American Women: Birthing Babies at Home

The push to increase American women's access to home birth reignites the debate over how safe it is

  • Liz Rubincam / Reportage by Getty Images

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    There is a big difference, of course, between having a baby in a planned home birth with a midwife who has cared for the mother throughout pregnancy and giving birth on the bathroom floor with a frantic spouse following instructions from a 911 dispatcher. Births that happen at home unexpectedly also tend to happen very precipitously, which is itself a risk factor for the baby.

    The Washington study found a twofold increase in infant mortality associated with home birth compared with hospital birth. Given that it was one of only seven studies out of the 12 included in Wax's meta-analysis that assessed infant mortality in the first 28 days of life, the Washington study accounted for nearly 40% of all such data and contributed heavily to the final conclusions of Wax's meta-analysis.

    Wax defends the inclusion of the Washington study, noting that its authors used various methods to exclude any home birth that was likely to have been unplanned. Moreover, he says, neonatal mortality rates were "fairly consistent across the included studies" in his review. Indeed, Wax and his colleagues think the conclusions of their analysis tend to underrate the risks of home birth. "The lower obstetric risk characterizing women self-selecting home birth likely underestimates the risk and overestimates the benefit of this delivery choice," the authors write.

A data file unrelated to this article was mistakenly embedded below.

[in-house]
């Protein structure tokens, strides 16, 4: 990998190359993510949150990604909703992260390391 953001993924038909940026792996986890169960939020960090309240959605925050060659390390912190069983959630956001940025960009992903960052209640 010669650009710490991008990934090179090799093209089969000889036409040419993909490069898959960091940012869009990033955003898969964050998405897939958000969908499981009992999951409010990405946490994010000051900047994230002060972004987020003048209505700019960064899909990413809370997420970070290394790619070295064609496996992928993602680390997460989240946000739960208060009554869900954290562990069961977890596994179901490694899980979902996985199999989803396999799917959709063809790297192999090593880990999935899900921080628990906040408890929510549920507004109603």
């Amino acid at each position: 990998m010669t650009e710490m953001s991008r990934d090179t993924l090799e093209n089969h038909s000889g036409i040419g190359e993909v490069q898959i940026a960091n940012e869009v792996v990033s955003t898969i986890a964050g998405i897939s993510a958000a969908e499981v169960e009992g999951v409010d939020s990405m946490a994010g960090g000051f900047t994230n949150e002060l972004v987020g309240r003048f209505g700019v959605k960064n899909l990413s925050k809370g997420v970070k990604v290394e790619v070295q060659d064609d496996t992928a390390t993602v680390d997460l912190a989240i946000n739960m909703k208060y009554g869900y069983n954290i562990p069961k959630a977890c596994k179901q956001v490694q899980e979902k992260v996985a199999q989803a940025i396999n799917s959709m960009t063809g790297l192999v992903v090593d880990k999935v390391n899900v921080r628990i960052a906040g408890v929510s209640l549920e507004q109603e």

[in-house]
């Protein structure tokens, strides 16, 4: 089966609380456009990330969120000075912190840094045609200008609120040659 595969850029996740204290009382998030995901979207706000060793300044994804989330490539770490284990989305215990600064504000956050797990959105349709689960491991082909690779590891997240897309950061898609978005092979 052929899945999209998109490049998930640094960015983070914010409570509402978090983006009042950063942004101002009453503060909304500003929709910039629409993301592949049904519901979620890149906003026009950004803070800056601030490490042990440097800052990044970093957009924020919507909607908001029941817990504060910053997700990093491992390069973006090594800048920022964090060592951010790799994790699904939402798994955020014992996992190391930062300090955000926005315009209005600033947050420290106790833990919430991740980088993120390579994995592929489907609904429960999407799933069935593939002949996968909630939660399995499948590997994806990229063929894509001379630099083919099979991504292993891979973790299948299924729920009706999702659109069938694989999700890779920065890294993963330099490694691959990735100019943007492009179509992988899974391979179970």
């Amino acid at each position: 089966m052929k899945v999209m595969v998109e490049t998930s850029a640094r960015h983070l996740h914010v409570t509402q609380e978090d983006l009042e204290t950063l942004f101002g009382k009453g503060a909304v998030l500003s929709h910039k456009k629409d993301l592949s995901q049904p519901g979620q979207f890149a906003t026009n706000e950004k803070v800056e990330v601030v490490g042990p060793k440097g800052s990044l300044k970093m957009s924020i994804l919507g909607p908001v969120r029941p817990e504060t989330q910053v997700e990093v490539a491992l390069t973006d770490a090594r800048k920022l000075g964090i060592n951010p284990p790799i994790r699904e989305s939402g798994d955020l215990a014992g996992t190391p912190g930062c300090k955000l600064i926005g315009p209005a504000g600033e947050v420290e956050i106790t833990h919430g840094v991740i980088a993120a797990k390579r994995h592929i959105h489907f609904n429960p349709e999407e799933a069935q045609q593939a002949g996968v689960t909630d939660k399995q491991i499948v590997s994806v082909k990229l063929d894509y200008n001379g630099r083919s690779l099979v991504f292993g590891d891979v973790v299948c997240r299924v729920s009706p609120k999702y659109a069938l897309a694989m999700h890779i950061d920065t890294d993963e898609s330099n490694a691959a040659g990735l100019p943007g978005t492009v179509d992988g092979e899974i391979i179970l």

Making Home Birth Safer
    Understanding the relative risks of home birth has always been tricky, in large part because the subject is impossible to examine in a randomized controlled trial; few women would agree to let a study investigator randomly determine their birth plans. Meanwhile, broad reviews like Wax's of the existing research can be limited by the quality or relevance of the original data.

    Some observers, including Wax, further suggest that American women should draw only limited conclusions about the safety of home birth from studies conducted in other countries. The experience of home birth in the Netherlands, for instance, where 1 out of 4 mothers delivers at home, bears little resemblance to the process most American women endure.

    Two key factors contribute to a successful home birth: a mother who is at low obstetric risk and the possibility of a seamless transfer to the hospital in case of medical necessity. Because of eligibility requirements for home birth in the Netherlands, Dutch mothers who choose that route tend to be at lower risk from the start than their American counterparts. Dutch women who have had C-sections, for example, are not candidates for home birth, while in the U.S., previous C-sections are a major reason women choose to labor at home. Yet according to ACOG's 2008 statement, attempting VBAC at home is especially dangerous, because it puts the woman at risk of uterine rupture during labor, with no immediate access to necessary medical equipment or expertise.

    In the Netherlands, moreover, midwives are fully integrated into the health care system and obstetrics practices, making transfers to hospitals routine. In the U.S., where 1 out of 200 women gives birth at home, midwives can be and have been arrested for bringing their patients to hospitals in states that do not license CPMs.

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